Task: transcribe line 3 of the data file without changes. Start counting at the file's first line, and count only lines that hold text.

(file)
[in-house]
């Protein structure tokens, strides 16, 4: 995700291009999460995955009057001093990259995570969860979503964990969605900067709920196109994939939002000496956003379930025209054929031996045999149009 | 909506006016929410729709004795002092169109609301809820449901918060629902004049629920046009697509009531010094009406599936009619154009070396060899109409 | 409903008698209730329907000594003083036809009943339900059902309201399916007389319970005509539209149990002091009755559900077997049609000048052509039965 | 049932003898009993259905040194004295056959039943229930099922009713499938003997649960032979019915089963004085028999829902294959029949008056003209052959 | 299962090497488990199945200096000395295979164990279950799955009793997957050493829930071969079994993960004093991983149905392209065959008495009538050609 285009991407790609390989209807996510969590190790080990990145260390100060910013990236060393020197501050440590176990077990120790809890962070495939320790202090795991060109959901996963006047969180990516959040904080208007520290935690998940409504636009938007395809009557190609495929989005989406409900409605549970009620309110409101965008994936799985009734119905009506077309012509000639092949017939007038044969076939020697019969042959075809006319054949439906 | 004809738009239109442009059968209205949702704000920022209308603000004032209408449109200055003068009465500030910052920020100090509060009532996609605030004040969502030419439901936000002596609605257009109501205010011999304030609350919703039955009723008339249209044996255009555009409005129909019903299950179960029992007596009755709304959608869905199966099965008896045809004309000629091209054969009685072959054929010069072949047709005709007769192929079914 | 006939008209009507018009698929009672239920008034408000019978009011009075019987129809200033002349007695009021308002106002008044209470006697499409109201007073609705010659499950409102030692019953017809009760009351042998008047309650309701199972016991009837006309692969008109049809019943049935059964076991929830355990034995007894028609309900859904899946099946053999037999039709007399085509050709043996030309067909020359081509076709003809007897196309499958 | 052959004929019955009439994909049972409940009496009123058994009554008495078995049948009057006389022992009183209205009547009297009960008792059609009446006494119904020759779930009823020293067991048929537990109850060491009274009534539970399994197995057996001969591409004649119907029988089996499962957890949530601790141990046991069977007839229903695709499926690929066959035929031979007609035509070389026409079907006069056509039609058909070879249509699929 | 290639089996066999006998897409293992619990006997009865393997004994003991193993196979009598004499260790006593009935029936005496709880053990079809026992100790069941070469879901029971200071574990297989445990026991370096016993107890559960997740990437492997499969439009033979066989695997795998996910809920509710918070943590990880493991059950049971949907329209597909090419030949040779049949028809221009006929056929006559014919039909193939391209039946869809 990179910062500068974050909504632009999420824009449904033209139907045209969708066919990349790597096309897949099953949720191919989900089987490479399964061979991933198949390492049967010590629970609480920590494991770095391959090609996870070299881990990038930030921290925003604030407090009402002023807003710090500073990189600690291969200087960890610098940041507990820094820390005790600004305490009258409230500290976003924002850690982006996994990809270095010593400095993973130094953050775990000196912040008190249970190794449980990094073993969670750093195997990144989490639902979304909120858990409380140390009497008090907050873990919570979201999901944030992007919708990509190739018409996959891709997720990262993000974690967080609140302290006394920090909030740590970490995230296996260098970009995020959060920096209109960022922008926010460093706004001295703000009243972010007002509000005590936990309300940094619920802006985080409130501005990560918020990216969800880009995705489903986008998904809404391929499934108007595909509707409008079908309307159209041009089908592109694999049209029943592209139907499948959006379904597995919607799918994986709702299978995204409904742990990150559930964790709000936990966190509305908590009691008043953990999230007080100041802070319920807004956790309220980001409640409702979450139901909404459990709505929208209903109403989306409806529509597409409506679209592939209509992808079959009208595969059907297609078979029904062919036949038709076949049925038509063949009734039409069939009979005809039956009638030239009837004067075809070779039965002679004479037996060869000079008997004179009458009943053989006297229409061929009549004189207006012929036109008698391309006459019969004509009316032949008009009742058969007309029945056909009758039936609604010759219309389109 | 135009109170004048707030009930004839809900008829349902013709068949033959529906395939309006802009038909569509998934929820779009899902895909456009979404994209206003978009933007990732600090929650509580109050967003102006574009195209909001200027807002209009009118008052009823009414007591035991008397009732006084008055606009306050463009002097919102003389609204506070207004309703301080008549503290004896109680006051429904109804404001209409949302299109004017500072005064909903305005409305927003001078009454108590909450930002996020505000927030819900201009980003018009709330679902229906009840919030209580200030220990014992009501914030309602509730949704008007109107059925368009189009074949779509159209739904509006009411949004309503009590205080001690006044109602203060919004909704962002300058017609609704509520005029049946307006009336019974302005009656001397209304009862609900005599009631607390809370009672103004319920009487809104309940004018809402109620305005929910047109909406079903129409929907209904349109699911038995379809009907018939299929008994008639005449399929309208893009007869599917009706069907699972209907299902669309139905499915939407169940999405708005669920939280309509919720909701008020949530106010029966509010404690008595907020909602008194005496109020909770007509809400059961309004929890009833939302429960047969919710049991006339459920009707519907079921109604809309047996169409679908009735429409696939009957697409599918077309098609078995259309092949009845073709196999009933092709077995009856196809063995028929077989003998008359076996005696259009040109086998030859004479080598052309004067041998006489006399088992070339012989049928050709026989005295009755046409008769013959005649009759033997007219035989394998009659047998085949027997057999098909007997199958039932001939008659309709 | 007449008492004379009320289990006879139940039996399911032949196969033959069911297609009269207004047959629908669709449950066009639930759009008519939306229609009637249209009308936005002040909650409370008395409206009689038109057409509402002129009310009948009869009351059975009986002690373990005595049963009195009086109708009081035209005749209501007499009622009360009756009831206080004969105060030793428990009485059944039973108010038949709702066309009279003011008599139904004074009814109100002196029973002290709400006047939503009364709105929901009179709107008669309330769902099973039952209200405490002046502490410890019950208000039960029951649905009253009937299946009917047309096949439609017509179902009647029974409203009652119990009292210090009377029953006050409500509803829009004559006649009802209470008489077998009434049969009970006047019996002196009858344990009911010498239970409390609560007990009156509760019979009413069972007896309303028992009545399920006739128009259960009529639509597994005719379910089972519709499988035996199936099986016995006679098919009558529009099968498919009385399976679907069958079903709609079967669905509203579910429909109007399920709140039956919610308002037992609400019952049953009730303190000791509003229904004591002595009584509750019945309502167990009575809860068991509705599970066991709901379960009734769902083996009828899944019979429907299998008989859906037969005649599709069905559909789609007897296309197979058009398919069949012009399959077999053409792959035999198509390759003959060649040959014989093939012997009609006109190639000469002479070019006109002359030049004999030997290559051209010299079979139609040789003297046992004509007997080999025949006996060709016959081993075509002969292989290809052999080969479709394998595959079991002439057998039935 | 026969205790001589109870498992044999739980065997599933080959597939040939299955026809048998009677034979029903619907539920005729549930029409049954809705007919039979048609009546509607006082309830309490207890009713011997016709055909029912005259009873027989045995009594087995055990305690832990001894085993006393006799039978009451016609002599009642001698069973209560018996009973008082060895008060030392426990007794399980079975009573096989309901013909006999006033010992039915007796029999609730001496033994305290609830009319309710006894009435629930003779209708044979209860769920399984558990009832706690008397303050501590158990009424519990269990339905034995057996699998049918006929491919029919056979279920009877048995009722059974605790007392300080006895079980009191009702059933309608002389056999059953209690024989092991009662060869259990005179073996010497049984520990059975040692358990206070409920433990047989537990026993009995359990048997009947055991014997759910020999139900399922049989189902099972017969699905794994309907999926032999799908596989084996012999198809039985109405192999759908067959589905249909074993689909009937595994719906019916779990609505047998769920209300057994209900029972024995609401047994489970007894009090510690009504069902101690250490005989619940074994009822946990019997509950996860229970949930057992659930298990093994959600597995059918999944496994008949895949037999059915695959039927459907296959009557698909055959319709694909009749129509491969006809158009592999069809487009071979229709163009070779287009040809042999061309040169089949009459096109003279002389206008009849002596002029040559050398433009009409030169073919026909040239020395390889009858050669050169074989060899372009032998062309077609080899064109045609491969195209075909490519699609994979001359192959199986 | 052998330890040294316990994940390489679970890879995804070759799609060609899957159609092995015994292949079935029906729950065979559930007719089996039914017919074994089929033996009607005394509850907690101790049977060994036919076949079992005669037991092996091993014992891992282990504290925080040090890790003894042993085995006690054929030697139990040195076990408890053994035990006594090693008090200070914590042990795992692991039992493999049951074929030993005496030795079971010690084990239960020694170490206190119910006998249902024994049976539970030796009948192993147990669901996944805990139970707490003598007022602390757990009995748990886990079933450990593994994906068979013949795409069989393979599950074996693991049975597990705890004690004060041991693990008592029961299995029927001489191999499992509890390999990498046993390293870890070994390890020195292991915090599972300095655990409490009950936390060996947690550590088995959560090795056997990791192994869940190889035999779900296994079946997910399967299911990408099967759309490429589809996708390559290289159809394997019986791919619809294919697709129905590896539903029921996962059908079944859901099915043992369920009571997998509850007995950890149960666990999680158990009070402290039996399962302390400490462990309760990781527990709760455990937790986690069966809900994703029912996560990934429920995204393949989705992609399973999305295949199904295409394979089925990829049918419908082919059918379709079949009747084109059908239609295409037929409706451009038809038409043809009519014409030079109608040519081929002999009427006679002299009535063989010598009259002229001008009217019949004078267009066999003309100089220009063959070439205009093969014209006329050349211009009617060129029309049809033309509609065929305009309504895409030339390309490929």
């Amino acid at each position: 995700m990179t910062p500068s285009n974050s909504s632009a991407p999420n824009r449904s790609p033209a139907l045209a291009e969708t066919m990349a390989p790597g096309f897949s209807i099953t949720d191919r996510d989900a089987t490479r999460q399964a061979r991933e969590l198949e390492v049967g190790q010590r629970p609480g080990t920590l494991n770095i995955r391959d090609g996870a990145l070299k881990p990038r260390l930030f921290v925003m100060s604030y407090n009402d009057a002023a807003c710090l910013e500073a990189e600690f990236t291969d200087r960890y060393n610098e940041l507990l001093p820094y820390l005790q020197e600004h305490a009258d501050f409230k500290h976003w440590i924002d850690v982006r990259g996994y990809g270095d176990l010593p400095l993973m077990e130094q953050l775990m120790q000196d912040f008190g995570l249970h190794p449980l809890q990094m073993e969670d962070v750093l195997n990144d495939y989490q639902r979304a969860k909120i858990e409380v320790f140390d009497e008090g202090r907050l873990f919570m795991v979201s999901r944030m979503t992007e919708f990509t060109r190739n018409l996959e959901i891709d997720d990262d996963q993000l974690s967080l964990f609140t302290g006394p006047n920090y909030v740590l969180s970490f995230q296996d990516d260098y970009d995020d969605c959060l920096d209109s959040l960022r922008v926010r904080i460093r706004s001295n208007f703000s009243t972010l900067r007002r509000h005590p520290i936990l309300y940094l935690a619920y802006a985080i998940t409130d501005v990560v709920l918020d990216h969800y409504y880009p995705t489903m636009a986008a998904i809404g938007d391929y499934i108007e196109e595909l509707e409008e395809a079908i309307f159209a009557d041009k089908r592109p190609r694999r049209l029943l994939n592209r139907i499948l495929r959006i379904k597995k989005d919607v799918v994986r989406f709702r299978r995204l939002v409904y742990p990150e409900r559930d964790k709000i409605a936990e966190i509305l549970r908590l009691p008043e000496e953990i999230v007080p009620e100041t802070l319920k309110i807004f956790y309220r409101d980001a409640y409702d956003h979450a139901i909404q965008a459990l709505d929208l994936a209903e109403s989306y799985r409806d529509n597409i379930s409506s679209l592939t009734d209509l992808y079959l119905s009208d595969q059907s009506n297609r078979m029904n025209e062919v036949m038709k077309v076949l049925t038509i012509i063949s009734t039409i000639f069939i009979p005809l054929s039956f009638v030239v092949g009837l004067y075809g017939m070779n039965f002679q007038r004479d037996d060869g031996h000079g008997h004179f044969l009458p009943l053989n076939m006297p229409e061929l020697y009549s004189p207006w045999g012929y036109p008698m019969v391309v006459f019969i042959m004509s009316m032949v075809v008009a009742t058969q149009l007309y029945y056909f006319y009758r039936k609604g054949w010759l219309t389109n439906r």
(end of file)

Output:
């Amino acid at each position: 995700m990179t910062p500068s285009n974050s909504s632009a991407p999420n824009r449904s790609p033209a139907l045209a291009e969708t066919m990349a390989p790597g096309f897949s209807i099953t949720d191919r996510d989900a089987t490479r999460q399964a061979r991933e969590l198949e390492v049967g190790q010590r629970p609480g080990t920590l494991n770095i995955r391959d090609g996870a990145l070299k881990p990038r260390l930030f921290v925003m100060s604030y407090n009402d009057a002023a807003c710090l910013e500073a990189e600690f990236t291969d200087r960890y060393n610098e940041l507990l001093p820094y820390l005790q020197e600004h305490a009258d501050f409230k500290h976003w440590i924002d850690v982006r990259g996994y990809g270095d176990l010593p400095l993973m077990e130094q953050l775990m120790q000196d912040f008190g995570l249970h190794p449980l809890q990094m073993e969670d962070v750093l195997n990144d495939y989490q639902r979304a969860k909120i858990e409380v320790f140390d009497e008090g202090r907050l873990f919570m795991v979201s999901r944030m979503t992007e919708f990509t060109r190739n018409l996959e959901i891709d997720d990262d996963q993000l974690s967080l964990f609140t302290g006394p006047n920090y909030v740590l969180s970490f995230q296996d990516d260098y970009d995020d969605c959060l920096d209109s959040l960022r922008v926010r904080i460093r706004s001295n208007f703000s009243t972010l900067r007002r509000h005590p520290i936990l309300y940094l935690a619920y802006a985080i998940t409130d501005v990560v709920l918020d990216h969800y409504y880009p995705t489903m636009a986008a998904i809404g938007d391929y499934i108007e196109e595909l509707e409008e395809a079908i309307f159209a009557d041009k089908r592109p190609r694999r049209l029943l994939n592209r139907i499948l495929r959006i379904k597995k989005d919607v799918v994986r989406f709702r299978r995204l939002v409904y742990p990150e409900r559930d964790k709000i409605a936990e966190i509305l549970r908590l009691p008043e000496e953990i999230v007080p009620e100041t802070l319920k309110i807004f956790y309220r409101d980001a409640y409702d956003h979450a139901i909404q965008a459990l709505d929208l994936a209903e109403s989306y799985r409806d529509n597409i379930s409506s679209l592939t009734d209509l992808y079959l119905s009208d595969q059907s009506n297609r078979m029904n025209e062919v036949m038709k077309v076949l049925t038509i012509i063949s009734t039409i000639f069939i009979p005809l054929s039956f009638v030239v092949g009837l004067y075809g017939m070779n039965f002679q007038r004479d037996d060869g031996h000079g008997h004179f044969l009458p009943l053989n076939m006297p229409e061929l020697y009549s004189p207006w045999g012929y036109p008698m019969v391309v006459f019969i042959m004509s009316m032949v075809v008009a009742t058969q149009l007309y029945y056909f006319y009758r039936k609604g054949w010759l219309t389109n439906r």